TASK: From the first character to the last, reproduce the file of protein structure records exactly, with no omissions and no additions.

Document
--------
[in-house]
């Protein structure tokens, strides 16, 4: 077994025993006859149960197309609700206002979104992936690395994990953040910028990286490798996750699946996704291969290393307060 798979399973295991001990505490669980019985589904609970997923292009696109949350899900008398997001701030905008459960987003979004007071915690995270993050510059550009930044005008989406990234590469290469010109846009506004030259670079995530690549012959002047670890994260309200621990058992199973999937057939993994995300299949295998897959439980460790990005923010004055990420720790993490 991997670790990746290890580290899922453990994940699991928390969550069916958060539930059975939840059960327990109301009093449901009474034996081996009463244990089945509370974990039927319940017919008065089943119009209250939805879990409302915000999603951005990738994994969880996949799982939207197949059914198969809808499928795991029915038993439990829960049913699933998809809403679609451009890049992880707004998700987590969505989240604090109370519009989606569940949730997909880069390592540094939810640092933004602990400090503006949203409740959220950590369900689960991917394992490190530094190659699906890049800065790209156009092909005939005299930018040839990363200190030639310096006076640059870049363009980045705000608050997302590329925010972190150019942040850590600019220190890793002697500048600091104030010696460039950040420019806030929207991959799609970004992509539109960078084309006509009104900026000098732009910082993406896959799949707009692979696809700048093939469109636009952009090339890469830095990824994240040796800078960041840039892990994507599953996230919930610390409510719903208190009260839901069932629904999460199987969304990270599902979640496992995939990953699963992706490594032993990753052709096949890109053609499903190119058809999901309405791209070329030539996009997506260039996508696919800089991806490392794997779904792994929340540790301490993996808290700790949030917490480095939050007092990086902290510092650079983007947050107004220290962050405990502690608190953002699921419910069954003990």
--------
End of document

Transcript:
[in-house]
């Protein structure tokens, strides 16, 4: 077994025993006859149960197309609700206002979104992936690395994990953040910028990286490798996750699946996704291969290393307060 798979399973295991001990505490669980019985589904609970997923292009696109949350899900008398997001701030905008459960987003979004007071915690995270993050510059550009930044005008989406990234590469290469010109846009506004030259670079995530690549012959002047670890994260309200621990058992199973999937057939993994995300299949295998897959439980460790990005923010004055990420720790993490 991997670790990746290890580290899922453990994940699991928390969550069916958060539930059975939840059960327990109301009093449901009474034996081996009463244990089945509370974990039927319940017919008065089943119009209250939805879990409302915000999603951005990738994994969880996949799982939207197949059914198969809808499928795991029915038993439990829960049913699933998809809403679609451009890049992880707004998700987590969505989240604090109370519009989606569940949730997909880069390592540094939810640092933004602990400090503006949203409740959220950590369900689960991917394992490190530094190659699906890049800065790209156009092909005939005299930018040839990363200190030639310096006076640059870049363009980045705000608050997302590329925010972190150019942040850590600019220190890793002697500048600091104030010696460039950040420019806030929207991959799609970004992509539109960078084309006509009104900026000098732009910082993406896959799949707009692979696809700048093939469109636009952009090339890469830095990824994240040796800078960041840039892990994507599953996230919930610390409510719903208190009260839901069932629904999460199987969304990270599902979640496992995939990953699963992706490594032993990753052709096949890109053609499903190119058809999901309405791209070329030539996009997506260039996508696919800089991806490392794997779904792994929340540790301490993996808290700790949030917490480095939050007092990086902290510092650079983007947050107004220290962050405990502690608190953002699921419910069954003990």